The Humane Society of the United States (HSUS) reports that it intends to sue a range of pork production companies involving their units in Iowa, North Carolina and Oklahoma. The animal rights group cites “unreported releases of hazardous pollutant ammonia” as the impetus for the legal action.
However, peppered within its own news release on Wednesday are multiple references to gestation-sow stalls, adding a new dimension to its tactics against the housing system. In fact, the news release led with the message, “Gestation crate facilities releasing tons of hazardous ammonia every day.”
HSUS identified the 51 production sites owned by the six companies after it “conduced months of research.” The HSUS told Pork Network that the group used “a simple and readily available mathematical equation to estimate the amount of ammonia being released from each of the facilities” that received notice. The equation, found on the Environmental Protection Agency (EPA) and the National Pork Producers Council (NPPC) websites, considers the number and type of animals, as well as the waste-management practices to estimate the ammonia emissions from that production segment.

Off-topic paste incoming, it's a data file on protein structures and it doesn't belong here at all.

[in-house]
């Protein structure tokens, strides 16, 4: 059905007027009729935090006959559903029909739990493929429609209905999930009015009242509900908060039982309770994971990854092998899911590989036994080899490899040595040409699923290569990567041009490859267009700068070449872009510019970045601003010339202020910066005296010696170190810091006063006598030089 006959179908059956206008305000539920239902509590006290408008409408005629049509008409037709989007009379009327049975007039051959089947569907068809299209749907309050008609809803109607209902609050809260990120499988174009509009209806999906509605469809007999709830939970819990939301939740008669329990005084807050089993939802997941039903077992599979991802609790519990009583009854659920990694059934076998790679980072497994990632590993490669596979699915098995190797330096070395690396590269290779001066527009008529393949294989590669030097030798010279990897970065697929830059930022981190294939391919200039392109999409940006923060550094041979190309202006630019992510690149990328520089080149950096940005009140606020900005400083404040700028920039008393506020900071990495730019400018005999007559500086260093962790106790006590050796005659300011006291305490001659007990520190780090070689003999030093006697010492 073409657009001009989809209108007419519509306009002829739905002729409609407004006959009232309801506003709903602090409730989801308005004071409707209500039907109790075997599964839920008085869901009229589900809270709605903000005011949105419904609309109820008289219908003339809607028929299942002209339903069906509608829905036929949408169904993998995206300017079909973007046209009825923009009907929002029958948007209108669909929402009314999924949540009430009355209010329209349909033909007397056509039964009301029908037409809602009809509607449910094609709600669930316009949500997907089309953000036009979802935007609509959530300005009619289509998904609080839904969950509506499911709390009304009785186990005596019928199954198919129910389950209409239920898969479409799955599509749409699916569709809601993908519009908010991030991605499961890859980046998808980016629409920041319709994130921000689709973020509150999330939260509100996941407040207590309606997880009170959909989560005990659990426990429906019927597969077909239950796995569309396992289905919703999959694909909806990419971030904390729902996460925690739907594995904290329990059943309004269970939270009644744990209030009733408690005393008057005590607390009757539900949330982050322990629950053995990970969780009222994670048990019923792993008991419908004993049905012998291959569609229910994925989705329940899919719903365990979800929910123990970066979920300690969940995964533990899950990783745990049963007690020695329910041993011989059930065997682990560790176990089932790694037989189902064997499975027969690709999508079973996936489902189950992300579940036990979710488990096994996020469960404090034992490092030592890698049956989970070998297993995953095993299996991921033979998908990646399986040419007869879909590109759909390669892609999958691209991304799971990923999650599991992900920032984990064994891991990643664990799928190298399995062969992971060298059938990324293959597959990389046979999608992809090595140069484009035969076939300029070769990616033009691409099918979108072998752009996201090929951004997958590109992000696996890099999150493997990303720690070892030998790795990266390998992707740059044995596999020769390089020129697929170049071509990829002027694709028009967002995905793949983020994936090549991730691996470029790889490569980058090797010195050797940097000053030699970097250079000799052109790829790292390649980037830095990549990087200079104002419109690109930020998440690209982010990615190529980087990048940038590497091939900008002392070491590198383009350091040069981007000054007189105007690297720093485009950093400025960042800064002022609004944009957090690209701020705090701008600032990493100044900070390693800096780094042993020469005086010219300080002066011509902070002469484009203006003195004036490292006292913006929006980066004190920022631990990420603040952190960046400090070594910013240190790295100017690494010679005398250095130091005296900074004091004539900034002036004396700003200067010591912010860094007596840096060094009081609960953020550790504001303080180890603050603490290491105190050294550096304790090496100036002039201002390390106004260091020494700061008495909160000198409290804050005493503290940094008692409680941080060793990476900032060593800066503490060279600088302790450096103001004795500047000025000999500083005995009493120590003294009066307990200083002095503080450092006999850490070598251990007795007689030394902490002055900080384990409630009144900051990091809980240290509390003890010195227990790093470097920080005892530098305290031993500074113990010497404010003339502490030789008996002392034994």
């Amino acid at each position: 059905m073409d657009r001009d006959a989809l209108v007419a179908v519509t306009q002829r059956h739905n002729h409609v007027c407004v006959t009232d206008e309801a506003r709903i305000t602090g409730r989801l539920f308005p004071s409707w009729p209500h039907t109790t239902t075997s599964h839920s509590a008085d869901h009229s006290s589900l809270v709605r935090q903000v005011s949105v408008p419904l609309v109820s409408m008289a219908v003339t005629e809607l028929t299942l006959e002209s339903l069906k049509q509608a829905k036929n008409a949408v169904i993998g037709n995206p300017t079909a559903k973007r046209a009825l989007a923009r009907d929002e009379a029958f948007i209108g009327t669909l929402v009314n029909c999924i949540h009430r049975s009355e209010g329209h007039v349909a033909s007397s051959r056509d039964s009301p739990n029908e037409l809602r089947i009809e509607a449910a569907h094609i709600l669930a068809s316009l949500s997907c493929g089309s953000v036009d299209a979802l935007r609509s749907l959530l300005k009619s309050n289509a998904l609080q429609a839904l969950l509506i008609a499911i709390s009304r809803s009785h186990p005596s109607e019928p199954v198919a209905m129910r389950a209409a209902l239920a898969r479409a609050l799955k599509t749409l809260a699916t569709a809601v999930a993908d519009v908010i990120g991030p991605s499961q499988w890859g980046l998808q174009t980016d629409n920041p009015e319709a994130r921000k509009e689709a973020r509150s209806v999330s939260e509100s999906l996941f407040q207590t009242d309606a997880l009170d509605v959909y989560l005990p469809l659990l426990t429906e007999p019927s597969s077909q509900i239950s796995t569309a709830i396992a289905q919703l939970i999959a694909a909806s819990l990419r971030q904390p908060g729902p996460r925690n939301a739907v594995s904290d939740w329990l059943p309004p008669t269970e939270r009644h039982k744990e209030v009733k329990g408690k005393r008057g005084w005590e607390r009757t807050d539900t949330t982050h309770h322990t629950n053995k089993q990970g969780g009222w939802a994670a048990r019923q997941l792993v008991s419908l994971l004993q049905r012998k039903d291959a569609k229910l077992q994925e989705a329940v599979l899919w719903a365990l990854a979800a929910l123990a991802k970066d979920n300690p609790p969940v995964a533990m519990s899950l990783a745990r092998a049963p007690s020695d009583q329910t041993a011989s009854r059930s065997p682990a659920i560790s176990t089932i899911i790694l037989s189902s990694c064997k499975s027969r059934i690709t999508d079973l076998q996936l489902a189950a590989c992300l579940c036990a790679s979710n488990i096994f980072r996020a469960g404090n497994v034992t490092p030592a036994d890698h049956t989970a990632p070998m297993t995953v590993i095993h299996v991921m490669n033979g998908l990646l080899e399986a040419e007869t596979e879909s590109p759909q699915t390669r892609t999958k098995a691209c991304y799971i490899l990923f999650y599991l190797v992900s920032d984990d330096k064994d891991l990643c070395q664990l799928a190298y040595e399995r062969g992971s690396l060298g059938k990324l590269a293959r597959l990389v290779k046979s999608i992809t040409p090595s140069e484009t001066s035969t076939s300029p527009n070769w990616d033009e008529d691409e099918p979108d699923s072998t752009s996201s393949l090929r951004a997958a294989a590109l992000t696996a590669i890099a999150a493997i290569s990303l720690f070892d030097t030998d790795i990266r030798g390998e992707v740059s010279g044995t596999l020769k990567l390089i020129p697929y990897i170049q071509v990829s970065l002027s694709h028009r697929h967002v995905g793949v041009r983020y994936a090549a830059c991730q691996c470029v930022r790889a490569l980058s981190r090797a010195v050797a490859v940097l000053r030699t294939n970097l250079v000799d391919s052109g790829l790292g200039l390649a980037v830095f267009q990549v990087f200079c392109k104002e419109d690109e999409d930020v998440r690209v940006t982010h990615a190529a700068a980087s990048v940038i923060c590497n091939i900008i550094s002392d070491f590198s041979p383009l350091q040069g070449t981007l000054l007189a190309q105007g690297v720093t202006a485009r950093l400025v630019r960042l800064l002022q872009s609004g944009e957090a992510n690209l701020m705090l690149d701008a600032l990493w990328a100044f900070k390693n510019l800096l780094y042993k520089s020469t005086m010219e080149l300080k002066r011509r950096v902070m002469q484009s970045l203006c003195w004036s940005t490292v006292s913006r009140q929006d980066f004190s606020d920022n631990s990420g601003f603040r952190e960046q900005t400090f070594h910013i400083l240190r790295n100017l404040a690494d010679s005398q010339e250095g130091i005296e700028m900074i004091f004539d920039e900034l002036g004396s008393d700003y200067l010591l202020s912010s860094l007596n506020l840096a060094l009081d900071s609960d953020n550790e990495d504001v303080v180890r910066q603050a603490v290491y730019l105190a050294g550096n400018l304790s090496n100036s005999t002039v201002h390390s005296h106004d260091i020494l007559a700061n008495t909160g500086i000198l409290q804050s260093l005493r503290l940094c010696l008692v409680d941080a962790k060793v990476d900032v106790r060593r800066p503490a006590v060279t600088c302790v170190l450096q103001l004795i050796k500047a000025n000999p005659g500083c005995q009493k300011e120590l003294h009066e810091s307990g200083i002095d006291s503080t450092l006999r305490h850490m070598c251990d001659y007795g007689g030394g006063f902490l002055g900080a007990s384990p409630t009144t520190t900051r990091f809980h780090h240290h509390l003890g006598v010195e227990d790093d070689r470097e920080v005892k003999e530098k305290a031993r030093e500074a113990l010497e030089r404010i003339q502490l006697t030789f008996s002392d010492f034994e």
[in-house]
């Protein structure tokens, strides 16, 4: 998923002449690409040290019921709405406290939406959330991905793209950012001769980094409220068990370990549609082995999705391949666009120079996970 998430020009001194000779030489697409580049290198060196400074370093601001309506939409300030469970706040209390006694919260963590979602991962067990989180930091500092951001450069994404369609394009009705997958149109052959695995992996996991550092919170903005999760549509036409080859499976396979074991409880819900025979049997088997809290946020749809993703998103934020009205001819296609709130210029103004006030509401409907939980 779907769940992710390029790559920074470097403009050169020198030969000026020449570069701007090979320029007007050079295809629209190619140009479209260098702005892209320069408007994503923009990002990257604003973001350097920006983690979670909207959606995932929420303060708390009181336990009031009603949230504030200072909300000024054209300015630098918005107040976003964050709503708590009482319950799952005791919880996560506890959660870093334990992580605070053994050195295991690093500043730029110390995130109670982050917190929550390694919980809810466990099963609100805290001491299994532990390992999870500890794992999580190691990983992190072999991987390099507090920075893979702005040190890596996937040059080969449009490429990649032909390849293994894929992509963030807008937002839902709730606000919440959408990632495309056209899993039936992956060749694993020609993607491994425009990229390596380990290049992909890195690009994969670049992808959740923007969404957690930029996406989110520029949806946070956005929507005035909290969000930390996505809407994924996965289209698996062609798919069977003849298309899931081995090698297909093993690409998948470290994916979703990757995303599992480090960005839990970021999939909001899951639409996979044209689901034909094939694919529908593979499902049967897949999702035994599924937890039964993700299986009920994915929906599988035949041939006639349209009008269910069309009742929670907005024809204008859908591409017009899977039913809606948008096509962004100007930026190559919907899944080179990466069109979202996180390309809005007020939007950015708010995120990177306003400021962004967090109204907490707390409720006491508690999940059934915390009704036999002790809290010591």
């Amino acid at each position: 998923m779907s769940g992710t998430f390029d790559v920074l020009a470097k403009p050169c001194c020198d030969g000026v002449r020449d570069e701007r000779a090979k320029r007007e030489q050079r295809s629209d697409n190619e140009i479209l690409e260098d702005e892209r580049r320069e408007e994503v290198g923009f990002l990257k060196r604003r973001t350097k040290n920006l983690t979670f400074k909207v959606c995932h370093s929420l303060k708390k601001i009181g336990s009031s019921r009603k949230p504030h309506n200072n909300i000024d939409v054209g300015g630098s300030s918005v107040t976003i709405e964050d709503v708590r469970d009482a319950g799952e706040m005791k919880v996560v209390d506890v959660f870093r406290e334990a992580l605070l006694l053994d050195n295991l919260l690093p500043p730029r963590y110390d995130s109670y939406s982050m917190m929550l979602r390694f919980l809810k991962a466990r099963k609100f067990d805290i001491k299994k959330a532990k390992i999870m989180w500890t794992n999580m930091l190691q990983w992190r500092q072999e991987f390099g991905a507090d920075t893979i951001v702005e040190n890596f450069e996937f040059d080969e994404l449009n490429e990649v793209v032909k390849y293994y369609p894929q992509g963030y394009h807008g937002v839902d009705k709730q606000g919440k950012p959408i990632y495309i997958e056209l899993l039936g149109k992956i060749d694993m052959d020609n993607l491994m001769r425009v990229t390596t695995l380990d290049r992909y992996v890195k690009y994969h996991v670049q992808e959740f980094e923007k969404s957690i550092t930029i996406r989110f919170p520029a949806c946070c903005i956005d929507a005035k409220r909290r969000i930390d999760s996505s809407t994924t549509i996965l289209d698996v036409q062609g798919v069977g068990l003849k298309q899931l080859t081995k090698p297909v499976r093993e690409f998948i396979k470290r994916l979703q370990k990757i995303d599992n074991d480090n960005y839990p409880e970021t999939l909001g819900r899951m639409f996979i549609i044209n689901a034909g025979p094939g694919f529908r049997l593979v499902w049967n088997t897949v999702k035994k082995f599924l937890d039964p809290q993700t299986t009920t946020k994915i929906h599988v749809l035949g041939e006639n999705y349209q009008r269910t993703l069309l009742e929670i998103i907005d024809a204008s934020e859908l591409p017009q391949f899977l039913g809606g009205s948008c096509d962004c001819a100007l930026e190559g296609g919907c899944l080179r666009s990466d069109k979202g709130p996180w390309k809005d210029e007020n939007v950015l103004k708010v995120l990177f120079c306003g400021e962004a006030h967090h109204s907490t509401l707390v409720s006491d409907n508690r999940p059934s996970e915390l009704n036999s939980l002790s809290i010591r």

"In each case, the estimates from the emitting facilities were high enough that it was readily apparent that these facililites are emitting above the legal threshold," HSUS contends.
However, Allan Stokes, director of enviornmental programs for the National Pork Board (NPB) points out, "The equation EPA placed on its website was meant only as an aide for livestock producers and not as a regulatory tool or an absolute determinant of whether a livestock operation in fact exceeded any regulatory reporting thresholds."
Nor does the equation account for any ammonia mitigation techniques that might be in place on the farm. An HSUS representative told Pork Network that the group has not yet done on-farm emissions monitoring as it is too early in the process. However, he pointed to on-farm testing that HSUS conducted when it went to trial last year in the Olivera Egg Farm Case. “That resulted in a federal jury verdict of $500,000 for the neighbors of the facility on their nuisance related claims,” he notes.
Stokes also points out that EPA has not yet adopted final Emission Estimating Methods or EEMs for swine operations. "The entire purpose behind the National Air Emissions Monitoring Study (NAEMS), funded by industry and conducted under EPA direction and supervision was to provide data that EPA could use to establish credible EEMs," he says. "These have not yet been finally adopted."